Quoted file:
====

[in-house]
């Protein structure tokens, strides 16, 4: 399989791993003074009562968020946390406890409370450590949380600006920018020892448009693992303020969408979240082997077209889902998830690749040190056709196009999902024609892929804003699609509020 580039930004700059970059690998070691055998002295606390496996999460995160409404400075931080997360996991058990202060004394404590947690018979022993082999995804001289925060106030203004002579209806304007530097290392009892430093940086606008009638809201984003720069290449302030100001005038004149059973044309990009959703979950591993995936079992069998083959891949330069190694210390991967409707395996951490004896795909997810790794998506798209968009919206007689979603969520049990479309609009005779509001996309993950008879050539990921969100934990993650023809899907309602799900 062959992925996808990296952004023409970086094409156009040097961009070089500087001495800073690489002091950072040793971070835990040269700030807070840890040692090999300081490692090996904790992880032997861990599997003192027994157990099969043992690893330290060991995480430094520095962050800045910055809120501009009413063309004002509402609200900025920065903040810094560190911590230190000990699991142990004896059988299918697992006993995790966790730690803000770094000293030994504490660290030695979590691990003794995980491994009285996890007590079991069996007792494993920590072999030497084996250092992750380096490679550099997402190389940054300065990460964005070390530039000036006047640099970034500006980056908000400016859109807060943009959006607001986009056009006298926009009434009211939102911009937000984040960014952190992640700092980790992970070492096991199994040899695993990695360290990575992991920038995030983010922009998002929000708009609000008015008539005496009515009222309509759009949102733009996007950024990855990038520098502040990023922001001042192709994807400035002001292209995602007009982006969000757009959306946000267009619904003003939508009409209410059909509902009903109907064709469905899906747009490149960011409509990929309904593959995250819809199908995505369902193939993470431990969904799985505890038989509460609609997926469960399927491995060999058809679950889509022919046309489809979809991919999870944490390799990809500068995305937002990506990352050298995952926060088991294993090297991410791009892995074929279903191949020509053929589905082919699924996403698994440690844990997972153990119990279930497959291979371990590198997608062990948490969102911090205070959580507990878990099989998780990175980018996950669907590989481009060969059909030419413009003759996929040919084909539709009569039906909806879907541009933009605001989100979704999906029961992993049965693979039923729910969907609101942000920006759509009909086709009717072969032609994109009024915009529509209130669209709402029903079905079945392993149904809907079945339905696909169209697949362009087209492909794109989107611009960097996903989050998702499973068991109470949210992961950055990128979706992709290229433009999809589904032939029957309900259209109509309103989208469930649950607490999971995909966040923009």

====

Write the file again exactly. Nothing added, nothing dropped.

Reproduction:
[in-house]
């Protein structure tokens, strides 16, 4: 399989791993003074009562968020946390406890409370450590949380600006920018020892448009693992303020969408979240082997077209889902998830690749040190056709196009999902024609892929804003699609509020 580039930004700059970059690998070691055998002295606390496996999460995160409404400075931080997360996991058990202060004394404590947690018979022993082999995804001289925060106030203004002579209806304007530097290392009892430093940086606008009638809201984003720069290449302030100001005038004149059973044309990009959703979950591993995936079992069998083959891949330069190694210390991967409707395996951490004896795909997810790794998506798209968009919206007689979603969520049990479309609009005779509001996309993950008879050539990921969100934990993650023809899907309602799900 062959992925996808990296952004023409970086094409156009040097961009070089500087001495800073690489002091950072040793971070835990040269700030807070840890040692090999300081490692090996904790992880032997861990599997003192027994157990099969043992690893330290060991995480430094520095962050800045910055809120501009009413063309004002509402609200900025920065903040810094560190911590230190000990699991142990004896059988299918697992006993995790966790730690803000770094000293030994504490660290030695979590691990003794995980491994009285996890007590079991069996007792494993920590072999030497084996250092992750380096490679550099997402190389940054300065990460964005070390530039000036006047640099970034500006980056908000400016859109807060943009959006607001986009056009006298926009009434009211939102911009937000984040960014952190992640700092980790992970070492096991199994040899695993990695360290990575992991920038995030983010922009998002929000708009609000008015008539005496009515009222309509759009949102733009996007950024990855990038520098502040990023922001001042192709994807400035002001292209995602007009982006969000757009959306946000267009619904003003939508009409209410059909509902009903109907064709469905899906747009490149960011409509990929309904593959995250819809199908995505369902193939993470431990969904799985505890038989509460609609997926469960399927491995060999058809679950889509022919046309489809979809991919999870944490390799990809500068995305937002990506990352050298995952926060088991294993090297991410791009892995074929279903191949020509053929589905082919699924996403698994440690844990997972153990119990279930497959291979371990590198997608062990948490969102911090205070959580507990878990099989998780990175980018996950669907590989481009060969059909030419413009003759996929040919084909539709009569039906909806879907541009933009605001989100979704999906029961992993049965693979039923729910969907609101942000920006759509009909086709009717072969032609994109009024915009529509209130669209709402029903079905079945392993149904809907079945339905696909169209697949362009087209492909794109989107611009960097996903989050998702499973068991109470949210992961950055990128979706992709290229433009999809589904032939029957309900259209109509309103989208469930649950607490999971995909966040923009």